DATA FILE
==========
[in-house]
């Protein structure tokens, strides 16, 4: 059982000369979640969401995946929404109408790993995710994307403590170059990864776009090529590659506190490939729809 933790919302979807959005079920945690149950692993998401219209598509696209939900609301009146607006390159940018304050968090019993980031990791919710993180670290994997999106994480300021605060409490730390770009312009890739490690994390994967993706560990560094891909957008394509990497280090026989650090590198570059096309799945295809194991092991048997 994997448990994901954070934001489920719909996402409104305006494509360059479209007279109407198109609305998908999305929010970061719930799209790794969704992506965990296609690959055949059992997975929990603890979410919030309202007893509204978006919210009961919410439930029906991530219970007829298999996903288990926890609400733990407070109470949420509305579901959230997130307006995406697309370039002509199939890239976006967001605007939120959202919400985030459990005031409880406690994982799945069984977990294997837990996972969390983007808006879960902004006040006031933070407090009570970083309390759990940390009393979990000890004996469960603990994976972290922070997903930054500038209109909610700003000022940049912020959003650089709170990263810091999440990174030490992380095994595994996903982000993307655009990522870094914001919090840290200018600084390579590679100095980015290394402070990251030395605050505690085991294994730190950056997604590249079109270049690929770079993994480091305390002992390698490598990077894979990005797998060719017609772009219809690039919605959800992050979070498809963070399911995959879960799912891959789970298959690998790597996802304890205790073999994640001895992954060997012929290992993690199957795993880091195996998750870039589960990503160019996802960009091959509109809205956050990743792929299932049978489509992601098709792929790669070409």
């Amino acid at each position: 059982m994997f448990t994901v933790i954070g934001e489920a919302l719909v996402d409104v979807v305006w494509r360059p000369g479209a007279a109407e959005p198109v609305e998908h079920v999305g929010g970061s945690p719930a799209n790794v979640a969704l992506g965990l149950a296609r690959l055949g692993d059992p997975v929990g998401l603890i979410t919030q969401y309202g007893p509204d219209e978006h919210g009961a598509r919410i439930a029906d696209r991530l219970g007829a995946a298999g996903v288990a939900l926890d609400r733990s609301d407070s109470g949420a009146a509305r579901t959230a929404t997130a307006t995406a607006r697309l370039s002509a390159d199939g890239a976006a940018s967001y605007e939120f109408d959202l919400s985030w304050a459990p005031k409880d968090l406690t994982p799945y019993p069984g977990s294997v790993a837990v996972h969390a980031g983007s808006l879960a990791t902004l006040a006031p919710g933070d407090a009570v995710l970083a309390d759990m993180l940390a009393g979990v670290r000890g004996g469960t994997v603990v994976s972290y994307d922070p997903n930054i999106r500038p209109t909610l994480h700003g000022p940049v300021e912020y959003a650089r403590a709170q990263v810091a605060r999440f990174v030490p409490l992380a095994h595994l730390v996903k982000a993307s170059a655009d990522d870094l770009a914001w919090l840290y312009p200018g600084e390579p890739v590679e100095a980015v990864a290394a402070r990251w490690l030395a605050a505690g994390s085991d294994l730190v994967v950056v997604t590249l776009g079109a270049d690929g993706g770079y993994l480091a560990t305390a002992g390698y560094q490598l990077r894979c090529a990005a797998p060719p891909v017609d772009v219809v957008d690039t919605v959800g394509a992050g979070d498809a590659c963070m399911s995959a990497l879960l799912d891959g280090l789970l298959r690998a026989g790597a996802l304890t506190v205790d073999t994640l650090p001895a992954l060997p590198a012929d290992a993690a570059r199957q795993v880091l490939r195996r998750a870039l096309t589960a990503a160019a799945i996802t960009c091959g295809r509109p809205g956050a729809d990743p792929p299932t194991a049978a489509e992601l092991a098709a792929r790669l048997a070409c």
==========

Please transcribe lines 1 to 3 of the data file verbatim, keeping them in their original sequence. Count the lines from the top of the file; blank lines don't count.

[in-house]
């Protein structure tokens, strides 16, 4: 059982000369979640969401995946929404109408790993995710994307403590170059990864776009090529590659506190490939729809 933790919302979807959005079920945690149950692993998401219209598509696209939900609301009146607006390159940018304050968090019993980031990791919710993180670290994997999106994480300021605060409490730390770009312009890739490690994390994967993706560990560094891909957008394509990497280090026989650090590198570059096309799945295809194991092991048997 994997448990994901954070934001489920719909996402409104305006494509360059479209007279109407198109609305998908999305929010970061719930799209790794969704992506965990296609690959055949059992997975929990603890979410919030309202007893509204978006919210009961919410439930029906991530219970007829298999996903288990926890609400733990407070109470949420509305579901959230997130307006995406697309370039002509199939890239976006967001605007939120959202919400985030459990005031409880406690994982799945069984977990294997837990996972969390983007808006879960902004006040006031933070407090009570970083309390759990940390009393979990000890004996469960603990994976972290922070997903930054500038209109909610700003000022940049912020959003650089709170990263810091999440990174030490992380095994595994996903982000993307655009990522870094914001919090840290200018600084390579590679100095980015290394402070990251030395605050505690085991294994730190950056997604590249079109270049690929770079993994480091305390002992390698490598990077894979990005797998060719017609772009219809690039919605959800992050979070498809963070399911995959879960799912891959789970298959690998790597996802304890205790073999994640001895992954060997012929290992993690199957795993880091195996998750870039589960990503160019996802960009091959509109809205956050990743792929299932049978489509992601098709792929790669070409």
């Amino acid at each position: 059982m994997f448990t994901v933790i954070g934001e489920a919302l719909v996402d409104v979807v305006w494509r360059p000369g479209a007279a109407e959005p198109v609305e998908h079920v999305g929010g970061s945690p719930a799209n790794v979640a969704l992506g965990l149950a296609r690959l055949g692993d059992p997975v929990g998401l603890i979410t919030q969401y309202g007893p509204d219209e978006h919210g009961a598509r919410i439930a029906d696209r991530l219970g007829a995946a298999g996903v288990a939900l926890d609400r733990s609301d407070s109470g949420a009146a509305r579901t959230a929404t997130a307006t995406a607006r697309l370039s002509a390159d199939g890239a976006a940018s967001y605007e939120f109408d959202l919400s985030w304050a459990p005031k409880d968090l406690t994982p799945y019993p069984g977990s294997v790993a837990v996972h969390a980031g983007s808006l879960a990791t902004l006040a006031p919710g933070d407090a009570v995710l970083a309390d759990m993180l940390a009393g979990v670290r000890g004996g469960t994997v603990v994976s972290y994307d922070p997903n930054i999106r500038p209109t909610l994480h700003g000022p940049v300021e912020y959003a650089r403590a709170q990263v810091a605060r999440f990174v030490p409490l992380a095994h595994l730390v996903k982000a993307s170059a655009d990522d870094l770009a914001w919090l840290y312009p200018g600084e390579p890739v590679e100095a980015v990864a290394a402070r990251w490690l030395a605050a505690g994390s085991d294994l730190v994967v950056v997604t590249l776009g079109a270049d690929g993706g770079y993994l480091a560990t305390a002992g390698y560094q490598l990077r894979c090529a990005a797998p060719p891909v017609d772009v219809v957008d690039t919605v959800g394509a992050g979070d498809a590659c963070m399911s995959a990497l879960l799912d891959g280090l789970l298959r690998a026989g790597a996802l304890t506190v205790d073999t994640l650090p001895a992954l060997p590198a012929d290992a993690a570059r199957q795993v880091l490939r195996r998750a870039l096309t589960a990503a160019a799945i996802t960009c091959g295809r509109p809205g956050a729809d990743p792929p299932t194991a049978a489509e992601l092991a098709a792929r790669l048997a070409c």